Q. When should a startup look to hire its first salesperson?
Jose: The first customer or the first couple of customers is usually driven by the CEO, lead engineers, or lead product managers. They need to find those customers and get deeply involved with them. Once you sense that you have product-market-fit the next thing you need to figure out is what type of sales model do you need? How much are you selling the product for? Is that a lot of money or a little money for the customer? Is it easy to adopt or does it need a lot of customer success or professional services to get going? These factors are going to drive figuring out if you need a salesperson, and then what type of salesperson that you think you need.
For example, if you start getting a lot of inbound interest, you want to build a process and a model to help those customers. That model can be built online, it can be a simple inbound sales team, or that model can include more of a traditional sales organization that can do a little bit of inbound, and also try to go find the personas that they want to target.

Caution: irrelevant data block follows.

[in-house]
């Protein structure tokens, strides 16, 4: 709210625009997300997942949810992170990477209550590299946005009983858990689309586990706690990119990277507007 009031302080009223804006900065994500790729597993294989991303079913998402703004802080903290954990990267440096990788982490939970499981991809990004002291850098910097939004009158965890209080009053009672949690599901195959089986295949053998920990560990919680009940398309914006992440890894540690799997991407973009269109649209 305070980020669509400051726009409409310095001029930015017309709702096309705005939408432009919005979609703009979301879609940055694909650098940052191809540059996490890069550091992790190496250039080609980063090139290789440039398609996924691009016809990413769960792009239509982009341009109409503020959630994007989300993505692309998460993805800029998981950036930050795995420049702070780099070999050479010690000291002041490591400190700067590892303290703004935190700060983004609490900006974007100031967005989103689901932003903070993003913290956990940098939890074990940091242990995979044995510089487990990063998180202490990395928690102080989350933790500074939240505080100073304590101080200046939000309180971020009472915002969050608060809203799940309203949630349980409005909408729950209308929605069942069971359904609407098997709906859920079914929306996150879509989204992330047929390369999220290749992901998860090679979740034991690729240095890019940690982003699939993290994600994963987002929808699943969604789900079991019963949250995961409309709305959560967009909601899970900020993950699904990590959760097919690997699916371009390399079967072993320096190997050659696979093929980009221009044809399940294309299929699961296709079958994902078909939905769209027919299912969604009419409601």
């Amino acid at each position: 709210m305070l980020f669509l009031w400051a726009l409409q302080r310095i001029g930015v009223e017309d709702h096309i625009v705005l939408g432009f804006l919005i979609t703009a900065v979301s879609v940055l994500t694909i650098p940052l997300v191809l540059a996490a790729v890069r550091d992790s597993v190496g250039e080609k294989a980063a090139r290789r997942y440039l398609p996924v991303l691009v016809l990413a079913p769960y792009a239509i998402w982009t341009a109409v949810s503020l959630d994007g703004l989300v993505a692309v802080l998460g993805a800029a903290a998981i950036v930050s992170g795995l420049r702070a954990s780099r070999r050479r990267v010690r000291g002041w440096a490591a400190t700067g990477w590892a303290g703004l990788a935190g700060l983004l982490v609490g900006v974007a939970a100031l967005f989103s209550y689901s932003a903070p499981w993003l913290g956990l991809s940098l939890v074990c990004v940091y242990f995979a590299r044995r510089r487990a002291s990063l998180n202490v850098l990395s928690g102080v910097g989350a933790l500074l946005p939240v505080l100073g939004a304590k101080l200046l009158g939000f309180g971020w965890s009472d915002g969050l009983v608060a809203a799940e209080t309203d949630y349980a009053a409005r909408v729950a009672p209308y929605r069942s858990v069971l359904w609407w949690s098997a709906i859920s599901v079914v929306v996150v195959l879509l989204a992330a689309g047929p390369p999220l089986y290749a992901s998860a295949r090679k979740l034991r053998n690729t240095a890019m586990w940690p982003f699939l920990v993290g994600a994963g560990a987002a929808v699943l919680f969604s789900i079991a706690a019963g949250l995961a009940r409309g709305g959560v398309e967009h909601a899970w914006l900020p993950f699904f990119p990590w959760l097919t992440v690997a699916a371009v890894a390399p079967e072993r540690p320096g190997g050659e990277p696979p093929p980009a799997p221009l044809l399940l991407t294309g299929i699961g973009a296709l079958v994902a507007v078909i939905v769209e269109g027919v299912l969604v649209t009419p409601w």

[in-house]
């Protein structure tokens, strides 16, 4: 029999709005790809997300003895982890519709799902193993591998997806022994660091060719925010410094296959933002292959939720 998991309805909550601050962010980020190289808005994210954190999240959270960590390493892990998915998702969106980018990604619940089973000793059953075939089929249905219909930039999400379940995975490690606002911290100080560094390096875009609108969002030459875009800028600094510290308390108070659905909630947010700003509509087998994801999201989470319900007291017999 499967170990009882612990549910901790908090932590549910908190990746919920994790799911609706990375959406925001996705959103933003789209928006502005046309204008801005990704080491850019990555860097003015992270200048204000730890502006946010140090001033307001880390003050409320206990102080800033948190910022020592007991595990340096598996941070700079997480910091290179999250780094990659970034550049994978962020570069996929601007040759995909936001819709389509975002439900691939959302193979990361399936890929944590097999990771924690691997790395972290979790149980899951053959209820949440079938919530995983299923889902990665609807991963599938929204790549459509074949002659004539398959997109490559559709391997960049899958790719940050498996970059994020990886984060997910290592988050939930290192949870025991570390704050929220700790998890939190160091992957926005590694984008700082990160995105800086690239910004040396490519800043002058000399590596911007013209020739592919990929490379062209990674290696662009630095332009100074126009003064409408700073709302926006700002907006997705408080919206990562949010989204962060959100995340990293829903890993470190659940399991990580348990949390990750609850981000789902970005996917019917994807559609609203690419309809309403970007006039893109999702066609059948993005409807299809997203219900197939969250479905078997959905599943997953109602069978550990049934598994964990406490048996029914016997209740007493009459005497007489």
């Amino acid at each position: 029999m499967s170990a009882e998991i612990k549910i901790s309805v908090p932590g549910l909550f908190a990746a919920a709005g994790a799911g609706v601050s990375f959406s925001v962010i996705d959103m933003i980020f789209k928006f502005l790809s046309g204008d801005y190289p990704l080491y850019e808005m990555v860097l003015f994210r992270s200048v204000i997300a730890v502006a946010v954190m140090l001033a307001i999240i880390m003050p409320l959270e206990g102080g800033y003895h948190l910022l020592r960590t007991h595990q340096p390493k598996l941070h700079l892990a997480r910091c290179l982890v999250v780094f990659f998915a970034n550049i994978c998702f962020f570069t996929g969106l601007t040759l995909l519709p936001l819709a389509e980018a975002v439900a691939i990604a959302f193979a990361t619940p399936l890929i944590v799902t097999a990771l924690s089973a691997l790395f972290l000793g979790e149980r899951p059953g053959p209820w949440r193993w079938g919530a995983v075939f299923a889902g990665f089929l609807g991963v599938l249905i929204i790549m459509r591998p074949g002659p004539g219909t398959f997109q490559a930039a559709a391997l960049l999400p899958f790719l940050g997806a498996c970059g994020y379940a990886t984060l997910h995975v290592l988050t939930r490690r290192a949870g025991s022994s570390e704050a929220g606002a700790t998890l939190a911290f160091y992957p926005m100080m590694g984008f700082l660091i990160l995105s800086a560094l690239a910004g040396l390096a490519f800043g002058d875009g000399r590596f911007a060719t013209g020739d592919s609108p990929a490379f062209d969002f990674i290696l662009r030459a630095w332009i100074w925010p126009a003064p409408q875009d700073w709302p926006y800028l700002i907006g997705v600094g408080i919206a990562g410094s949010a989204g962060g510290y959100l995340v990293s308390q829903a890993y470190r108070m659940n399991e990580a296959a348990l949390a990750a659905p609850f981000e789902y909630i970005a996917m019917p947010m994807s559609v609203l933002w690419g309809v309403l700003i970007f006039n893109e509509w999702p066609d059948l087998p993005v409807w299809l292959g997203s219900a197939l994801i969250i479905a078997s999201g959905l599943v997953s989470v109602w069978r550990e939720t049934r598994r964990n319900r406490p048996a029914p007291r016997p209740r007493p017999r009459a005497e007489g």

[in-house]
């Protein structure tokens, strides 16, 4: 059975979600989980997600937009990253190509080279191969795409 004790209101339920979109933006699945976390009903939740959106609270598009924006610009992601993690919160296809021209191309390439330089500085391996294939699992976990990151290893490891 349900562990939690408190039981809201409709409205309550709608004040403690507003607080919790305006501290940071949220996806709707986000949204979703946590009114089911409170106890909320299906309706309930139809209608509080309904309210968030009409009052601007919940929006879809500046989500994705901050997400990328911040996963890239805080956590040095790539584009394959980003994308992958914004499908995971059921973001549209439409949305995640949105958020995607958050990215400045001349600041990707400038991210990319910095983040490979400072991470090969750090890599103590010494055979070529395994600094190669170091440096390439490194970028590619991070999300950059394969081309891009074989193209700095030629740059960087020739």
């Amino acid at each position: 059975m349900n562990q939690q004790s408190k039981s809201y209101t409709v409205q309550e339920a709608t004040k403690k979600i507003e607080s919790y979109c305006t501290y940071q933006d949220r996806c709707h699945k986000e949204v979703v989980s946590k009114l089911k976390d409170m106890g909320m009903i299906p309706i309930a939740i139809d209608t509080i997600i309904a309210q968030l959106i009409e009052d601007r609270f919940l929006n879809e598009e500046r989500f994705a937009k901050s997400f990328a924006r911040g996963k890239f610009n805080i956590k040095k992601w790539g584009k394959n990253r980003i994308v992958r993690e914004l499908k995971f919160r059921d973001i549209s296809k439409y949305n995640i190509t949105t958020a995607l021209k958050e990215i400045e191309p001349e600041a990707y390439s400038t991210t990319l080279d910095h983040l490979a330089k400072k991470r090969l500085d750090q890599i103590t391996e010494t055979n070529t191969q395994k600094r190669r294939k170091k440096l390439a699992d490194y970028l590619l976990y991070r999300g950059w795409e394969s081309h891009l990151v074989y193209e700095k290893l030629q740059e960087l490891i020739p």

You really need to look at your product line and where you think your highest probability of success is, think about who the buyer is and think about how complex that sales cycle is. That should help you think about what type of salesperson you need and when you need to hire them.
Q. What are the traits founders should look for when hiring a sales leader?
Jose: There are different types of sales leaders. There are sales leaders who excel at helping you sell the big deal. A lot of software companies with a higher deal size will have this type of leaders in the early stage. These leaders are inspirational, really good with the customer, and understand the actual sales process. But a lot of these leaders aren’t good at planning things like: How many sales reps do I have? What’s the quota going to be? How many transactions do I need to get done?